Joan-Eleanor system

The Joan-Eleanor system (or J-E for short)[1] was a clandestine very high frequency (VHF) radio system developed by the United States OSS during World War II for use by espionage agents working behind enemy lines to relay information and replaced the earlier S-Phone system used by agents.[2]

Design and developmentEdit

The Joan-Eleanor system was developed from late 1942 onwards for the US Office of Strategic Services (OSS) by DeWitt R. Goddard and Lt. Cmdr. Stephen H. Simpson, with some contributions from mobile radio pioneer Alfred J. Gross. It was reportedly named for Goddard's wife's Eleanor, and a WAC Major of Simpson's acquaintance named Joan.[2]

The initial design work was performed at RCA's laboratories in Riverhead, NY, and the production units produced by Citizens Radio of Cleveland, Freed Radio Corporation of NYC, Dictagraph Corporation of New York, and the Signal-U Manufacturing Company. Most of the testing was carried out in the United States and some at Bovington, England, beginning in July 1944, to refine the equipment with the first operational use later that same year.

The system was classified as top secret by the US military and was not declassified until 1976.


The system comprised a pair of transceivers:[3]

  • A handheld SSTC-502 transceiver ("Joan") for use by an agent in the field.
  • An SSTR-6 transceiver ("Eleanor") carried on an aircraft flying overhead at a prearranged time.

The system was designed to use the VHF band, since it was known that these frequencies could not be effectively monitored by the enemy. The agent made his report in plain speech, and the aircraft recorded the transmission on a wire recorder. Since Morse code was not required, the agent did not need to be trained in it, thus reducing overall training time, which was considered an advantage in the European theater. Additionally, the aircraft could ask for immediate clarification if required, without the delay of encryption and decryption, or an intelligence officer aboard the circling aircraft could talk directly with the agent.

Because of the low power and the unit's limited range, the transmissions were virtually undetectable and the Germans were unaware of the system.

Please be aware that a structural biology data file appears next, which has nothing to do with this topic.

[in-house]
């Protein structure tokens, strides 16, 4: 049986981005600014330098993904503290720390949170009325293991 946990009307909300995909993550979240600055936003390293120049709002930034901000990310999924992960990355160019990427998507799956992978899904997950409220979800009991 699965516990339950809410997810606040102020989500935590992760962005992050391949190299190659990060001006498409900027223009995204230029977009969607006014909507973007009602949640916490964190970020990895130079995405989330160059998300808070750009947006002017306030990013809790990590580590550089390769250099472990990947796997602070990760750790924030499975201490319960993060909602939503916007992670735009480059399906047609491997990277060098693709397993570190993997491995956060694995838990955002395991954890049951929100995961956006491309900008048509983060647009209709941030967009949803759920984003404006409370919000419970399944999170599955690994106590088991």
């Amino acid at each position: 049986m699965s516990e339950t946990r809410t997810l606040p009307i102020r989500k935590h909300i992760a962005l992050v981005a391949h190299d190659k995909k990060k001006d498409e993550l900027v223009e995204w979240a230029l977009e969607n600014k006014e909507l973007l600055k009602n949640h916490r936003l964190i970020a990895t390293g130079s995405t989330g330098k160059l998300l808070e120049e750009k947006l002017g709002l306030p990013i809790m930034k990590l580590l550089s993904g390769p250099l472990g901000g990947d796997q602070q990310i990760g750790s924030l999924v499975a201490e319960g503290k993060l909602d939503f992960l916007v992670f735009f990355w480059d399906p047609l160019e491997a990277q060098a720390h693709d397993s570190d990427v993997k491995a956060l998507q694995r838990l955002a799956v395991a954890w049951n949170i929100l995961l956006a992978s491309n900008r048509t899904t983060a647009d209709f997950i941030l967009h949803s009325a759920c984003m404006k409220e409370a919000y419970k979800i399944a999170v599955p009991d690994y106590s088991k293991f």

SSTC-502 transceiverEdit

Unlike large conventional radios that weighed up to 30 pounds, the hand-held SSTC-502 transceiver was only 6.5" long and weighed less than one pound.[3] It used a dual triode as a combination super-regenerative detector while receiving, and an oscillator during transmission. Two other vacuum tubes acted as a microphone amplifier and modulator. The antenna was a simple dipole attached to the top of the unit and the only controls were for regeneration and fine tuning. The unit was powered by two D cells for the tube filaments, and two 67.5 V batteries for the tubes' plates. The original operating frequency was 250 MHz, but it was discovered that the Germans had a receiver capable of operating at this frequency, and it was changed to 260 MHz.

SSTR-6 transceiverEdit

The airborne SSTR-6 transceiver weighed about 40 pounds.[3] It had a superheterodyne receiver with two RF amplifier stages, two limiter stages, and an FM detector. Power was supplied by four 6V wet cell batteries. The equipment was used in B-17 and de Havilland Mosquito aircraft, the Mosquito being used for most missions due to its high speed and high altitude capability which rendered it safe from most defenses.


The initial aircraft used with the J-E system were de Havilland Mosquito PR (Photoreconnaissance) Mk. XVI aircraft of the 654th Bombardment Squadron, 25th Bomb Group Rcn at Watton, UK. Since 25th Bomb Group personnel flew Joan-Eleanor missions for OSS, Watton wished credit for these in monthly operational tabulations. They assigned the label Redstocking to the missions. For J-E missions the rear-fuselage compartment, aft of the bomb-bay, was fitted with an oxygen system and modified to accept the SSTR-6 transceiver and wire recorder, with an operator sitting on a cramped seat, and accessed through a side hatch.

The first successful operational use of the system was made on 22 November 1944 by Stephen H. Simpson; he recorded transmissions from an agent codenamed "Bobbie" while orbiting at 30,000 ft over the occupied Netherlands. Another occurred on 12/13 March 1945 when a Mosquito PR XVI at 25,500 ft near Berlin established radio contact with agents who had earlier been dropped on 1/2 March from an A-26 Invader.

On 13 March 1945, HQ 8th AF ordered the OSS JE Project transferred to the 492nd Bomb Group's Liberator base at Harrington, Northamptonshire. The 492nd continued using Redstocking to identify the Mosquito missions. On 14 March two Mosquitoes and an A-26 flew to Harrington followed on the 15th by other Mosquitoes and A-26s. The 25th BG aircrew flew the OSS Mosquito JE missions until 492nd men completed training on this aircraft type. Both Mosquito and A-26 remained stationed at Harrington, and on occasion a Mosquito flew to Watton for inspection. OSS JE project personnel at Harrington questioned the competency of 492nd BG maintaining the Mosquito and JE operations and frequently consulted Watton. Aborts excluded, the 654th Bombardment Squadron flew 30 Joan-Eleanor (JE) Mosquito missions from Watton on behalf of the OSS over the Netherlands and Germany, and an additional 21 JE Mosquito missions from Harrington. 492nd flew 10 JE Mosquito missions.


  1. ^ Eugene Liptak (2009). Office of Strategic Services 1942-45: The World War II Origins of the CIA. Osprey Publishing Company. pp. 55-. ISBN 978-1-84603-463-3.
  2. ^ a b Bowman, Martin W. (1999). Mosquito Photo-Reconnaissance Units of World War 2. Osprey Publishing. pp. 62. ISBN 1-85532-891-7.
  3. ^ a b c Breuer, William B. (2000). Top Secret Tales of World War II. Wiley. pp. 207–208. ISBN 0-471-35382-5.